The Amsterdam Common Council was blasted by city residents and workers Tuesday at a public hearing for next year's budget.
The council proposed several cuts in the 2014-15 budget to help reduce spending.
Some of the proposed cuts include eliminating or removing new or current city positions, including the corporation counsel's assistant, at a salary of more than $31,000; the economic development director at a salary of $45,000; a new employee relations position at a salary of more than $38,000; and a second Department of Public Works supervisor at a salary of more than $56,000.
Residents were mainly upset by the removal of the corporation counsel's assistant, and the economic development director.
Economic Development Director Rob von Hasseln argued how necessary his job is to the city, and the potential for a casino project across the river.
"This is not the time to send yet another mixed message to the development community," von Hasseln said. "We have an economic development department, then we defund it, then we have an economic development department again. If you've got $189 million to spend on a casino, don't you think you're watching what the community you're going to be working with is doing? You're sending them a signal right now that says, 'We don't think economic development is worth two tenths of 1 percent of our budget, or a nickel and a dime out of the typical tax bill. That's what you're saying to the developers at this critical time."
Gerard DeCusatis, the city's corporation counsel, advised the council to keep his assistant, Dan Roginski, in the budget for next year.
"You're proposing to eliminate my assistant, who is the only assistant staff that I have in my operations," DeCusatis said. "That would have a lot of negative impact on my ability to represent the city properly. It would expend a lot of my time in regards to filing, letter-writing, phone-answering, and messaging as well as other tasks he performs."
Roginski also defended his position at the hearing.
"I believe that I increase the productivity of the office, which is bringing in revenue by the nature of the attorney to settle matters in court or through negotiations," he said. "He spends a significant amount of time outside of the office, so I provide an interface for anyone who needs to reach him, any citizens who have concerning matters, in addition to many other tasks."
Among the city workers, there were a few residents who spoke passionately about the preservation of these positions.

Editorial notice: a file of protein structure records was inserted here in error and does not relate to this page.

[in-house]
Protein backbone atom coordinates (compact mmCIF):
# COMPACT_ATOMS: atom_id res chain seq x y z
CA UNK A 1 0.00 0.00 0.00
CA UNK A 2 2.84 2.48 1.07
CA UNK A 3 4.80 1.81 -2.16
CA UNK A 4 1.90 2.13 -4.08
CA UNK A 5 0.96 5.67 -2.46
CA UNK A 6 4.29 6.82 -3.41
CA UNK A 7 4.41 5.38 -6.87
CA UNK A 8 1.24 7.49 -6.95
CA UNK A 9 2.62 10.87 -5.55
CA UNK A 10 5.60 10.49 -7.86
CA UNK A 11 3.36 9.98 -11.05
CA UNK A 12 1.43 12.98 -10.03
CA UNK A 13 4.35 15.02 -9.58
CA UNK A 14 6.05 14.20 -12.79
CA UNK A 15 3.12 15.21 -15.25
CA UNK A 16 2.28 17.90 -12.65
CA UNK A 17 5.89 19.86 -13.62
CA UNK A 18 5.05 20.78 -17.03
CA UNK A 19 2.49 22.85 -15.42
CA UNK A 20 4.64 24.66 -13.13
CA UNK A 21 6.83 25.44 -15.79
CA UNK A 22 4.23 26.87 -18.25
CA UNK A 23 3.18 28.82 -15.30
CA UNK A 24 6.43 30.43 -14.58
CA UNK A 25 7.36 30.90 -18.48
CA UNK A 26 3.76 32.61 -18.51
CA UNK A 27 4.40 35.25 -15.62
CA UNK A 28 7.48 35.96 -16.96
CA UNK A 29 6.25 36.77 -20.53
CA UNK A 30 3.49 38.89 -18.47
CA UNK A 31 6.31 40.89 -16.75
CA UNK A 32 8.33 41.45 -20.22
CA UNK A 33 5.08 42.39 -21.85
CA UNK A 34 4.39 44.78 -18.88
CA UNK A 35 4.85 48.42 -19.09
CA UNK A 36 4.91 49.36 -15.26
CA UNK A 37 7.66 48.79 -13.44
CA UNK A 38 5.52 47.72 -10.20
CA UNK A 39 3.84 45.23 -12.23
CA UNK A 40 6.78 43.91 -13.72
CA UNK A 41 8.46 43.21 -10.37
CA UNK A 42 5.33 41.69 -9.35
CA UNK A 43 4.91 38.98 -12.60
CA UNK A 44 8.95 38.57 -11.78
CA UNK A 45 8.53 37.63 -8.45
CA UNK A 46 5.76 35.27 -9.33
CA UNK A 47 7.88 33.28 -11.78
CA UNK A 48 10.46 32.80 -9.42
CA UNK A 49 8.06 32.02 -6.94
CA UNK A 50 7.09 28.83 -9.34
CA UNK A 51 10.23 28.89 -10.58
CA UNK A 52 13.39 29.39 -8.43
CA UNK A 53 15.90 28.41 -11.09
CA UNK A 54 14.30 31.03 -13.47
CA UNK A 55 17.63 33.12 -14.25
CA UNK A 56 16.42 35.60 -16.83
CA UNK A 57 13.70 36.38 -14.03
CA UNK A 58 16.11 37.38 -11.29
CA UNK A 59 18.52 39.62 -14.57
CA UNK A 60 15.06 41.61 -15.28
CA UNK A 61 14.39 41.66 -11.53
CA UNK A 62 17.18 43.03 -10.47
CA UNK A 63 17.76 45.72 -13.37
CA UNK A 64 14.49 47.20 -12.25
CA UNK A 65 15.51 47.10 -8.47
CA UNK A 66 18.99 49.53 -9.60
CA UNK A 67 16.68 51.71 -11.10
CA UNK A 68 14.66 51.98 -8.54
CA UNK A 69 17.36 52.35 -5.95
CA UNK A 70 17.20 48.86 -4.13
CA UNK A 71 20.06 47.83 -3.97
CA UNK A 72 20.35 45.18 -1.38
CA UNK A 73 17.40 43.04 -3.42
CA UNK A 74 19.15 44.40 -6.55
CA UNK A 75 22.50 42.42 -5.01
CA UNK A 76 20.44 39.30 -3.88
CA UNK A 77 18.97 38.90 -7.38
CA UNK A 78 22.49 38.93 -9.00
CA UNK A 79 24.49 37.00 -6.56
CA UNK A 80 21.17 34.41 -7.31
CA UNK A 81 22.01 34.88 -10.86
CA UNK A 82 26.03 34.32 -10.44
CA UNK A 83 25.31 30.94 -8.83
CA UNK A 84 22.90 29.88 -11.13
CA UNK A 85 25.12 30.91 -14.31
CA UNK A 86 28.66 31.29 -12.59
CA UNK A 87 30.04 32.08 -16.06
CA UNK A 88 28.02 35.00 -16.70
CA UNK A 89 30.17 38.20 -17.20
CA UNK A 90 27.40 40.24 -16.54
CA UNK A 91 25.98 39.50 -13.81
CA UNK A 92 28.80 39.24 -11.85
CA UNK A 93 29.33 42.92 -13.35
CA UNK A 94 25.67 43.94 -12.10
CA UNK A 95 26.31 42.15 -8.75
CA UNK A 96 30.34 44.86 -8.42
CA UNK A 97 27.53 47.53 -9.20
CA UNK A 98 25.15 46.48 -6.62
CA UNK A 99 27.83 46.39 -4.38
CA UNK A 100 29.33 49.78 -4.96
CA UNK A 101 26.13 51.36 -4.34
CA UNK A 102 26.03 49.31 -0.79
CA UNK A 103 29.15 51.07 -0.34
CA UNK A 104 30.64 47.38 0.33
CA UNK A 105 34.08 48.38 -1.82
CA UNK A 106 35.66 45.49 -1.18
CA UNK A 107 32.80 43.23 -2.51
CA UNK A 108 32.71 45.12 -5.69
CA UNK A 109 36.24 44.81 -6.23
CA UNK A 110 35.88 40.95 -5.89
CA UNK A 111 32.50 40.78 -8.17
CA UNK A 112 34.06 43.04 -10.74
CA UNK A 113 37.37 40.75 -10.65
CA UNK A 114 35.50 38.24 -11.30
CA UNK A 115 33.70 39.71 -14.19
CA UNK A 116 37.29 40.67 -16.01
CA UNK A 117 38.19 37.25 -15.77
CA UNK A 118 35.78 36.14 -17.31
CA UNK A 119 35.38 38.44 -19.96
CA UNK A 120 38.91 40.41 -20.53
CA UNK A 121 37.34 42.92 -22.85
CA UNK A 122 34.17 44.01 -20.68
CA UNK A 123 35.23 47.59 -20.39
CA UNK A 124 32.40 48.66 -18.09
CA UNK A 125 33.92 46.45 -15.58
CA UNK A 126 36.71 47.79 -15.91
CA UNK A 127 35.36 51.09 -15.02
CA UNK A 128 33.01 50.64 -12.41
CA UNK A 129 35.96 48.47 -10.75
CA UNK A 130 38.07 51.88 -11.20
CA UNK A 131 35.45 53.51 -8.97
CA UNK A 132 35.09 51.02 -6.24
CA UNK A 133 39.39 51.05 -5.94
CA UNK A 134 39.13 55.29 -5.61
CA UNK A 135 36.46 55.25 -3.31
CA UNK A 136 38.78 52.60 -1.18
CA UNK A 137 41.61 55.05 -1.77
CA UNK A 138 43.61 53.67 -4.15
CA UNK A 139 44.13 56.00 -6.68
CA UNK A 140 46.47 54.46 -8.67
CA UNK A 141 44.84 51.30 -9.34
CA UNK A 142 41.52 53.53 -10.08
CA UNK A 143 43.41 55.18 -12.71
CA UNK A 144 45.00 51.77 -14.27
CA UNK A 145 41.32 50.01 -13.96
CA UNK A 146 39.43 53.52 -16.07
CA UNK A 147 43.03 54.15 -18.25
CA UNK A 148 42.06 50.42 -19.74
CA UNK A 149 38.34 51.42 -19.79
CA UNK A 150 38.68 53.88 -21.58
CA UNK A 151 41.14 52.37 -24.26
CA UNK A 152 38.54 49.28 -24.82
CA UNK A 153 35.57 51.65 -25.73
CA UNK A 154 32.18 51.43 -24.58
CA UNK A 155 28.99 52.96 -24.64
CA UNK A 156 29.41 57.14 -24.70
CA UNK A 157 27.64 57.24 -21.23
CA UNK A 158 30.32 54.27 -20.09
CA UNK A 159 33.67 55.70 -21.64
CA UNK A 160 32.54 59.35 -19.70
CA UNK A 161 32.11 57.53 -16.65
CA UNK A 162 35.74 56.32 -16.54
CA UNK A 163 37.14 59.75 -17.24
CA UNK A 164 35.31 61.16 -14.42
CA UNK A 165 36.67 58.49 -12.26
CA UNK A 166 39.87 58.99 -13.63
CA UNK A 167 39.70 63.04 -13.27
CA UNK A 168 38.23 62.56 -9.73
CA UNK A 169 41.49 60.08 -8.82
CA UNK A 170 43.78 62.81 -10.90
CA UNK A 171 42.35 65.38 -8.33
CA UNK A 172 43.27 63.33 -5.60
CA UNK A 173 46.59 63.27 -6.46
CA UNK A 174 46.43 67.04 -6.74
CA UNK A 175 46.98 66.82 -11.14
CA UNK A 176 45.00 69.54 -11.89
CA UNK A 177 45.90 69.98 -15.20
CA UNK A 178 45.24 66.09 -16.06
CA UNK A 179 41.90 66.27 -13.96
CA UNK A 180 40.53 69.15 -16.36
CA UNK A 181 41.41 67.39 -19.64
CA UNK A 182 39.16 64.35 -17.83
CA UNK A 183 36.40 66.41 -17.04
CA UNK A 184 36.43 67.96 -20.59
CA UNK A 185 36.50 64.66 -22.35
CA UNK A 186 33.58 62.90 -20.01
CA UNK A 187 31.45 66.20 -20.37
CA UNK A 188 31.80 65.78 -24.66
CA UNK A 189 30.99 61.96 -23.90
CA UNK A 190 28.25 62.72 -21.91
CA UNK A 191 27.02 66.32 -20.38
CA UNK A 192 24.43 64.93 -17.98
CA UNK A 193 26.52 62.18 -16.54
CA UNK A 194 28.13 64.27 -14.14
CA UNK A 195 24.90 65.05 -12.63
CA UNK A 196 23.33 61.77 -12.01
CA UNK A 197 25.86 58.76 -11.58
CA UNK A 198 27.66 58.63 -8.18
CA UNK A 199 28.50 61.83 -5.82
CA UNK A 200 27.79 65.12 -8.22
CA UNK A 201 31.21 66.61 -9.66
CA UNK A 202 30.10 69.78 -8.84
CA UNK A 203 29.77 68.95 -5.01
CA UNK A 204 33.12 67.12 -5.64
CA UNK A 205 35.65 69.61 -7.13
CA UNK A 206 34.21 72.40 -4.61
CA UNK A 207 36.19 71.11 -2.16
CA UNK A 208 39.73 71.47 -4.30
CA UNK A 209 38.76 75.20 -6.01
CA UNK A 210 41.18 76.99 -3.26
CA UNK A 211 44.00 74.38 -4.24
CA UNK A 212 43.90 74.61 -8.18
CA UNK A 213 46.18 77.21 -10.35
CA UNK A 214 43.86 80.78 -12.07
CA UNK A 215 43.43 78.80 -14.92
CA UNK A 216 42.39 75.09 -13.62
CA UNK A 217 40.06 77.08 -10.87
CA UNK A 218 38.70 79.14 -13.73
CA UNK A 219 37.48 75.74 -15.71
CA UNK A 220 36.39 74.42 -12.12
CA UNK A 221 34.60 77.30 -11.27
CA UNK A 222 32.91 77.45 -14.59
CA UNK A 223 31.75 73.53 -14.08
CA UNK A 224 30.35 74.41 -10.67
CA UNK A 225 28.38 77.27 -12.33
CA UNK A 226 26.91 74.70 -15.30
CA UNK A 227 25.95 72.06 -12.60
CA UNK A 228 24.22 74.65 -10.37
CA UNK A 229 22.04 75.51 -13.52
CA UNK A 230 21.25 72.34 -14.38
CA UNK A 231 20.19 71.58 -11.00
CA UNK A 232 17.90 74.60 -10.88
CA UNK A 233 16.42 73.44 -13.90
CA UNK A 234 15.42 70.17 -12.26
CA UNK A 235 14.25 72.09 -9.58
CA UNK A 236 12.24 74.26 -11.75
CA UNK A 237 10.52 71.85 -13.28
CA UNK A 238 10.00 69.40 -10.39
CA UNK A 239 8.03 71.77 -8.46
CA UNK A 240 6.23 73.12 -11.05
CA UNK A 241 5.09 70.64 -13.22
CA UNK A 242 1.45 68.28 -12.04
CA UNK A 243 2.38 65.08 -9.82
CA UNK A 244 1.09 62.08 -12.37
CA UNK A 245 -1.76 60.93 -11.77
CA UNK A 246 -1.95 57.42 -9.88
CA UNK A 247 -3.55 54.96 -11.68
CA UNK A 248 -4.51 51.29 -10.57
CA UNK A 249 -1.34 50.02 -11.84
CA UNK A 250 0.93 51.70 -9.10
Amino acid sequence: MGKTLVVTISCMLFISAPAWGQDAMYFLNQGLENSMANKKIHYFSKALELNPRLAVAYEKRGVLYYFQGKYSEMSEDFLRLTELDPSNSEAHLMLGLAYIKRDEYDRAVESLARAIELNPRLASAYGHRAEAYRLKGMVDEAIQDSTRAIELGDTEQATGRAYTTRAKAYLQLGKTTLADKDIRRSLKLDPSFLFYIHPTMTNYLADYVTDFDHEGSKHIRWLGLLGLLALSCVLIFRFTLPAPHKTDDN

Jerry Snyder talked about how the city is better off keeping the Economic Development Department and its director.
"We currently have an Economic Development Department for Amsterdam," Snyder said, "which I feel is contributing significantly to getting us back on the right track. I feel at this point, to eliminate that department would be a disservice to the city and the citizens of the city. I know at times in an economic standpoint it is necessary as they say 'to bite the bullet,' but we have to be careful not to shoot ourselves in the foot with that bullet, also. The natural order of things is to go from order to disorder and without planning and development, that's the direction the city will go."
Andrew Bryce expressed his love for the city and how much he wants von Hasseln to stay in his position.
"I'm here tonight to speak in defense of the Department of Economic Development, and the man who fills that position," Bryce said. "We are a city in crisis, we have been for quite some time, and the decades I have called myself a citizen of this city, it seems as if there has not been one year in which our beloved community did not feel itself on the brink of some desperate collapse. Amsterdam is weak, it must have a representative to speak on behalf of its uniqueness or it will be lost. Robert von Hasseln has represented these qualities to speak for Amsterdam."
Tammy Merendo questioned the elimination of both von Hasseln's and Roginski's positions.
"I don't understand why we would not want Gerry [DeCusatis], our corporation counsel, to not have an assistant," Merendo said. "I don't understand why we wouldn't want him to function at his highest level, and why we would want him answering the phones and doing other tasks that could be taken care of so that he could focus on getting us more money or prevent us from losing money. Also, regarding Robert von Hasseln, I guess you want to do away with his position completely? I don't get it, I don't get what we're doing here. I know you have to find the money somewhere but I just don't understand why it's coming from there."
The public hearing was an opportunity for the council to listen to concerned residents; it was not a question-and-answer session, so the council hardly spoke during the hearing.
Afterward, however, 3rd Ward Alderman Ronald J. Barone Sr. said he's been listening to the public for years, and he wasn't surprised by the residents' reactions.
"I've been doing this for years -- listening to the public, and sometimes it's orchestrated, so the minority usually comes in and the majority stays away," Barone said. "Don't ever believe that there's a minority out there of people who want to see taxes get higher and higher and higher, I just can't believe that. I'd take the phone calls from all the people saying that if I raise their taxes they're not going to be unhappy. It's utterly ridiculous. My words before I ever got on this Common Council, we have to do more with less, and that's what I believe in. I always believe that. I'll listen to every argument out there."
The council will meet again today at 5:30 p.m. to continue discussing the budget.